Finally, the suit calls for the court docket drive DOB to implement new measures that might forestall the division from approving modifications to rent-stabilized models with out DHCR approval.

Representatives for the town’s authorized division and DHCR didn’t instantly present touch upon the lawsuit. 

Reducing the scale and variety of bedrooms might drive tenants out of their properties as a result of the residences not comfortably match their households, Hirschmann-Levy informed Brooklyn Paper, which might allow the landlords to cost new tenants larger rents — doubtless in violation of rent-regulation legal guidelines.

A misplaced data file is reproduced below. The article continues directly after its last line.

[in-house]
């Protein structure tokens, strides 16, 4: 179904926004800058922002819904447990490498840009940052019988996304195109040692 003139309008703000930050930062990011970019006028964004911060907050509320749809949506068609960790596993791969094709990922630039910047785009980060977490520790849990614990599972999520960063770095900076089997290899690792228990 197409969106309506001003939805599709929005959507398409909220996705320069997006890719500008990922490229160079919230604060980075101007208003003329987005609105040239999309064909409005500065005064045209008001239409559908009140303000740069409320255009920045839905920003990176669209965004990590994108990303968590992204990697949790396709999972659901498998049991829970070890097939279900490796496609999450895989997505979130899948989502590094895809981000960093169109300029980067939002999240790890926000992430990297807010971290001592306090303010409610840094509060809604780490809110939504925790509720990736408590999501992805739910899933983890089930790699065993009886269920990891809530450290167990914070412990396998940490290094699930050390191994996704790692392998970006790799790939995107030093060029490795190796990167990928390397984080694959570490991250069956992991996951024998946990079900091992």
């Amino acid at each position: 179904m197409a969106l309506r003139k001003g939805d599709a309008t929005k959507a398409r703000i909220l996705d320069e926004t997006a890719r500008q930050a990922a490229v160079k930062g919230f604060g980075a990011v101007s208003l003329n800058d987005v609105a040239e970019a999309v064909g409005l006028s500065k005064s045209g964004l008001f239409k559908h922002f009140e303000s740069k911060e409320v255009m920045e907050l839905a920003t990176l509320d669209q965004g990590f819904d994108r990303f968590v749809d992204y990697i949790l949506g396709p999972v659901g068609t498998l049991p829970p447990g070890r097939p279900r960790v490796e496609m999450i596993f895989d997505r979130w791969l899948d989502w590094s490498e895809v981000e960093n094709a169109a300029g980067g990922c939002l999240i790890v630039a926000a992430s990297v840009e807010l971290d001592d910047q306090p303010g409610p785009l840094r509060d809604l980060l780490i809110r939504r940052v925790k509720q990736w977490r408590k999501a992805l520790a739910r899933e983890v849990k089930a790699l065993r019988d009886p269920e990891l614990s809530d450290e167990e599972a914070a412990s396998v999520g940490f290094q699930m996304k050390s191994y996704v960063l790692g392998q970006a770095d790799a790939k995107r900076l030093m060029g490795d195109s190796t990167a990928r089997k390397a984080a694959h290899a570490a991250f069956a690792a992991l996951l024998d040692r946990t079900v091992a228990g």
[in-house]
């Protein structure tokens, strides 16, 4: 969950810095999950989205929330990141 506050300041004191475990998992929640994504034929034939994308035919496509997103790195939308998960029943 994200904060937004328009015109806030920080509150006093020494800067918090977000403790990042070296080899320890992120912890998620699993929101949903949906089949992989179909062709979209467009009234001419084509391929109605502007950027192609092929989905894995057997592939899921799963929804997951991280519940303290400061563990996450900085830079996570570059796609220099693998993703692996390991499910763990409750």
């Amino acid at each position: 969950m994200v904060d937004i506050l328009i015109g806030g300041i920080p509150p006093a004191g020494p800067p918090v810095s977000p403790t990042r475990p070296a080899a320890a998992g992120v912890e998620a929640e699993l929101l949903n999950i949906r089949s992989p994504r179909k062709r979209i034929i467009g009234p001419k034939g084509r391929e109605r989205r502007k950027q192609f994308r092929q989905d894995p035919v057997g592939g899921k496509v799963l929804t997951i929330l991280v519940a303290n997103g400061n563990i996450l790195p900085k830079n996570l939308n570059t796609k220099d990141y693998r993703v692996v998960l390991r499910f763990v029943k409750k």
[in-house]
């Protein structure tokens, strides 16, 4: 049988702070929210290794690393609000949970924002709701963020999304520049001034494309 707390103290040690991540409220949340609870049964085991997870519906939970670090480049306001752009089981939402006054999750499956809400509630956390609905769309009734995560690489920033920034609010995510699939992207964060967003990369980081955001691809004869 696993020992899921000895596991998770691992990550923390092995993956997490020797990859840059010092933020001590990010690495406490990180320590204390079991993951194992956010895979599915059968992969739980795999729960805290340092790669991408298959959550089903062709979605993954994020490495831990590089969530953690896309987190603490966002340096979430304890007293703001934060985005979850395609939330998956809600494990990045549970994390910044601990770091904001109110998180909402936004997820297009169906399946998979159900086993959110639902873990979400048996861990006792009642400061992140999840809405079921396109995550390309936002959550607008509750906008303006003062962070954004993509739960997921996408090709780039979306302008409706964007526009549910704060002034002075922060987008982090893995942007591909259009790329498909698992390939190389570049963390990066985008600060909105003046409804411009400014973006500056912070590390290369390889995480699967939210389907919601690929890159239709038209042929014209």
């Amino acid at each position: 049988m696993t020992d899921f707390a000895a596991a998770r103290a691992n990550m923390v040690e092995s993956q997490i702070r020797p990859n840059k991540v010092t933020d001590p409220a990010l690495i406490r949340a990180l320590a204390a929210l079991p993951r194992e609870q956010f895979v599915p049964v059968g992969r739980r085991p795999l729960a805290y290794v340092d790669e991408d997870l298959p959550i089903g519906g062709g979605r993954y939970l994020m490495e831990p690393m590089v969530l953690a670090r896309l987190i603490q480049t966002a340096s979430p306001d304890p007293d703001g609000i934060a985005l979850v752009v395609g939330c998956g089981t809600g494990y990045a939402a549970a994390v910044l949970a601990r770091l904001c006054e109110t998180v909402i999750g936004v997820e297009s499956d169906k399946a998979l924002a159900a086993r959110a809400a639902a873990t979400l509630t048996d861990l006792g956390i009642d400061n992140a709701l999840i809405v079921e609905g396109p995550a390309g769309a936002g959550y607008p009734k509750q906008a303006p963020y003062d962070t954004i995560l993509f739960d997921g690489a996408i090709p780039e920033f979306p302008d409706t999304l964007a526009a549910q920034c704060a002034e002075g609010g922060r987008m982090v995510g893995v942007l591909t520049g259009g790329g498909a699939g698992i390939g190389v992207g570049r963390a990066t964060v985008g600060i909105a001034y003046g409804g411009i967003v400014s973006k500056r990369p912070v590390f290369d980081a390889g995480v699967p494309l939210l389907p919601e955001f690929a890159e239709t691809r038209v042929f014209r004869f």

“Landlords are looking for opportunities, often, to rent to young, wealthier professionals who might not know the laws,” she stated. “… they get an apartment, they’re excited to get it, and they don’t necessarily question the regulatory status. And see landlords sometimes overcharging tenants rent without them knowing it.”

When landlords apply for alteration permits, they need to speak in confidence to DOB if the constructing incorporates rent-regulated or stabilized models — and the landlords at 475 forty third St. did disclose that, Hirschmann-Levy stated. But that didn’t set off any type of computerized rejection with DOB, and she or he is pissed off on the lack of coordination between the division and DHCR.

sunset park building on fifth avenue
Lawyers say the problems between DOB and DHCR are pervasive and trigger points for tenants all around the metropolis. They hope this case will make everlasting coverage modifications at DOB.Google Maps